A local authority may make by-laws in relation to the control, regulation, supervision and administration of a casual trading area. It is specified that an authority may limit the area a trader may occupy but, beyond that, an authority is free to cover whatever things are necessary to suit casual trading to local circumstances. It will be noted that, so far as specified in the Bill, the only income of a local authority is the £20 permit fee, but Senators will know that local authorities do not need the authority of this legislation to charge rents, tolls, stallages and, perhaps, other charges which would be directly related to the cost of providing facilities for, or servicing, street trading areas.

It is proposed that a local authority may acquire a market right by agreement or compulsorily and, here again, we are extending the scope of existing local government legislation to prescribe the procedure. This was one of the things that delayed the circulation of the Bill. Local authorities had acquired market rights from private persons in the past but I am told they were unable to extinguish the market right or change the location of the market or take any measures which would tailor the public marketing arrangements to suit modern conditions.

We are providing that a local authority can continue a market or fair under their own management or may extinguish the market right and provide alternative facilities in the same vicinity and comprising or including facilities reasonably suitable for the holding of a market. What this means is that a local authority could substitute a casual trading area for the market.

Most of the other provisions in the Bill are fairly commonplace in legislation of this type and at this stage I need to refer only to two other matters.

The first of these is the role of the Garda Síochána in enforcing the Act. We are giving the Garda the same powers as authorised officers who will be appointed by me and by local authorities. In addition, we are giving the Garda power similar to those they enjoy under the Street Trading Act, 1926 — powers to arrest without warrant in certain circumstances and powers to seize and detain vehicles and goods used by people contravening the Act. The Street Trading Act applies only to Dublin and 26 other urban areas who have adopted it but the Bill will extend the powers of arrest and seizure to the whole State. The Garda asked for these powers. Local authorities who made submissions to the Restrictive Practices Commission urged that these powers are needed in certain circumstances. For example, if a casual trader, or a group of them and their customers are creating a traffic hazard, that is something which should be dealt with immediately. Another case would arise where the owners of vehicles and other goods were not immediately identifiable — arrest and/or seizure would solve this problem.

The final provision of the Bill is the section to amend the Occasional Trading Act, 1979. I wanted to ensure that charities, hospitals, schools, sporting organisations by whom — or on whose behalf — sales were organised would not be bothered by either the Occasional Trading Act or this Bill but it was brought home to us that a trader who made a contribution to a charity or other worthy nonprofit making cause could avail of the statutory exception and we would seldom, if ever, be able to prove where the rest of the profits were going. For that reason we have provided to tighten up the provision in the Occasional Trading Act and the corresponding part of the Casual Trading Bill.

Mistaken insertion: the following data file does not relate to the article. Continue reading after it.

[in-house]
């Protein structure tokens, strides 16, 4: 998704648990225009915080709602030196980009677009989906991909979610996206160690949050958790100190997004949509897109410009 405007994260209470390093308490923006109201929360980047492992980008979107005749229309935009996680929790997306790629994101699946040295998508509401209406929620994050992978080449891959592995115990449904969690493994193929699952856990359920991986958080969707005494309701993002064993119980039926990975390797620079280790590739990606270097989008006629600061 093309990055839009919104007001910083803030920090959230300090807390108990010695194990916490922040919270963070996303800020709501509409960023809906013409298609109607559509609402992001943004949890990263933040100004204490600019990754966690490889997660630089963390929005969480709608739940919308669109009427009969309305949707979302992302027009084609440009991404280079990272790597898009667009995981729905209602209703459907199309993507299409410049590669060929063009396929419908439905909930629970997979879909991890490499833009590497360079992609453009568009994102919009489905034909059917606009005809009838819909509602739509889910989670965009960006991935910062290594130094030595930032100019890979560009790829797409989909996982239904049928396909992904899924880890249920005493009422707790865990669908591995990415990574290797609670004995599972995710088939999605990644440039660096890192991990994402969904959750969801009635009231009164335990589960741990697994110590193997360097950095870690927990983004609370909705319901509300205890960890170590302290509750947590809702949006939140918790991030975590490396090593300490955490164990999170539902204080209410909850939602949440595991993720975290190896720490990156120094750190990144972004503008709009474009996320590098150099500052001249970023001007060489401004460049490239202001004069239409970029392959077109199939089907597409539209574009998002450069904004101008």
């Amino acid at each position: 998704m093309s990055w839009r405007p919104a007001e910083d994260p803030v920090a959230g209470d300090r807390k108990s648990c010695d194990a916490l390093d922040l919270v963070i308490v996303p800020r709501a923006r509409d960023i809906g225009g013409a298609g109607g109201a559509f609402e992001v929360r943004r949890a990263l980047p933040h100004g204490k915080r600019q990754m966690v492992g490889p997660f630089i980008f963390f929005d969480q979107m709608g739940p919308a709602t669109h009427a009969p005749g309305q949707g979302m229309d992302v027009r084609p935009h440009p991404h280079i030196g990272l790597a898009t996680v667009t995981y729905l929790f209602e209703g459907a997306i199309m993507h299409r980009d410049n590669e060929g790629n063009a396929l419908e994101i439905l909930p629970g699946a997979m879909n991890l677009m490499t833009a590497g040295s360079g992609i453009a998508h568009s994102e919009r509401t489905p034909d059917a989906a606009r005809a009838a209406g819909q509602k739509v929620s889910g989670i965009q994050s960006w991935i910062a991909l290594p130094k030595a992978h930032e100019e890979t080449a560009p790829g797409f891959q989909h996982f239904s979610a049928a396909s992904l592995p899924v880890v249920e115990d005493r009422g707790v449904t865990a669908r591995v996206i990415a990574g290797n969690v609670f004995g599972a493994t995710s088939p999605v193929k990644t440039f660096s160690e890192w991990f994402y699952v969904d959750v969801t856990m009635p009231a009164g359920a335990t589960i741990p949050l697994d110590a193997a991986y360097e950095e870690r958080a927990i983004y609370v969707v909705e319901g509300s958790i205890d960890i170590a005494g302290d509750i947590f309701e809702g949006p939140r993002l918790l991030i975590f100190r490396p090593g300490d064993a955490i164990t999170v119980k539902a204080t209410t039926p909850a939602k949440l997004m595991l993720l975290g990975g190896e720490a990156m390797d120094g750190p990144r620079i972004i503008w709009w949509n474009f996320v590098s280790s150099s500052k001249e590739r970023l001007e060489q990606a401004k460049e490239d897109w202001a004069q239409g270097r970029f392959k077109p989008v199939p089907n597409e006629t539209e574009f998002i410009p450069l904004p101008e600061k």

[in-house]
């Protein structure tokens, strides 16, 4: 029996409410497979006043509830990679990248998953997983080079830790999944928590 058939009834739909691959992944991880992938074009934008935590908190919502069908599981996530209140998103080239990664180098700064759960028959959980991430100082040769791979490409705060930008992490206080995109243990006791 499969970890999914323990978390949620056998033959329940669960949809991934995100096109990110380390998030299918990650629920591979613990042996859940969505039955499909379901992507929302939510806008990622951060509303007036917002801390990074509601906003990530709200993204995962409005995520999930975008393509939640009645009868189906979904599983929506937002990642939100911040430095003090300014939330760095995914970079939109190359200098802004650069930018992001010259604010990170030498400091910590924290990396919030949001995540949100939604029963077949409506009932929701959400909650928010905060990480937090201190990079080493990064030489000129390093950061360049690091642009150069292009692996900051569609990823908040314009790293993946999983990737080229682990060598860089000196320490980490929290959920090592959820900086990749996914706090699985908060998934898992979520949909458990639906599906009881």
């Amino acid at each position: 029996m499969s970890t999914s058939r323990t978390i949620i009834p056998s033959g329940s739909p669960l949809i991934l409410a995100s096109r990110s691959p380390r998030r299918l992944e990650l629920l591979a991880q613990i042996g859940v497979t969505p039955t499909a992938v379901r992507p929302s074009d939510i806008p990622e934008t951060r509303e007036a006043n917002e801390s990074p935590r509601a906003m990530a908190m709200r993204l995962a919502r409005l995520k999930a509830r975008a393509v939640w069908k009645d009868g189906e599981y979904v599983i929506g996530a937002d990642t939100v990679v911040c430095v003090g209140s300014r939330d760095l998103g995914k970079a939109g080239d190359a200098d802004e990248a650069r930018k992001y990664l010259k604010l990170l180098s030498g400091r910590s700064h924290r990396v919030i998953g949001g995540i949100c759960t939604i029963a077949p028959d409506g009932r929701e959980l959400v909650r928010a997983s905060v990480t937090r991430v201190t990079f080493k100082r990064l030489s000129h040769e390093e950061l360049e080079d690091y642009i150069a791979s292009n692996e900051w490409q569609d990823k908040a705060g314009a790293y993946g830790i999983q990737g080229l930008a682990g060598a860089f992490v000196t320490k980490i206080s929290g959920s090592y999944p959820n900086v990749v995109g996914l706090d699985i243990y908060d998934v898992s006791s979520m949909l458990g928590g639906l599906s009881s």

I am satisfied that the Bill contains all the fair and reasonable provisions needed to confine outdoor trading to suitable places and to regulate trading at those places. I commend the Bill to the Seanad.

We are in agreement with this Bill which gives effect to the main recommendation of the Restrictive Practices Commission. I am aware of the great need for this Bill. For a number of years established traders in the community had very legitimate grievances as did the trade unions. We had a position under which people operating in normal premises in towns and villages were facing unfair competition. They were in the business of having to pay rates through the rating system to provide maintenance for their properties, to pay taxes in the form of income tax, and to collect tax from those who worked for them through the PAYE system. They had an obligation to their workers who in turn had reasonable conditions about which the trade unions were concerned. With this structure of overheads they were faced with a type of competition which was not giving them equity.

For that reason there was a spate of representations to public representatives all over this country, which I am sure is part of the reason why we have this Casual Trading Bill before us this afternoon. It provides the necessary balance for a more equitable trading position from now on. On the other hand, the section of the community who have been trading on the roadsides and on the streets are also part of our Irish way of life and have been for many generations, and it would be unfair to go too far in penalising them in turn for the type of activity in which they are involved. This Bill sets a fair balance to protect the side of the community that has been affected, without unduly penalising those who are involved in roadside trading.

The licensing fees referred to by the Minister are reasonable and could not be complained about. I agree with his remarks, too, about main thoroughfares. The inadequacy of the road system, the extent to which houses are built on main roads and the extent to which traders are there are all dangerous. I do not believe that these traders should be allowed to trade on main thoroughfares. They are a hazard to themselves, to their own children, to motorists, and they are a hazard as well in the sense that if a motorist is stopping at one of these roadside traders on a main thorouthfare, the build up of traffic that can occur may result in loss of life. It is a very serious matter.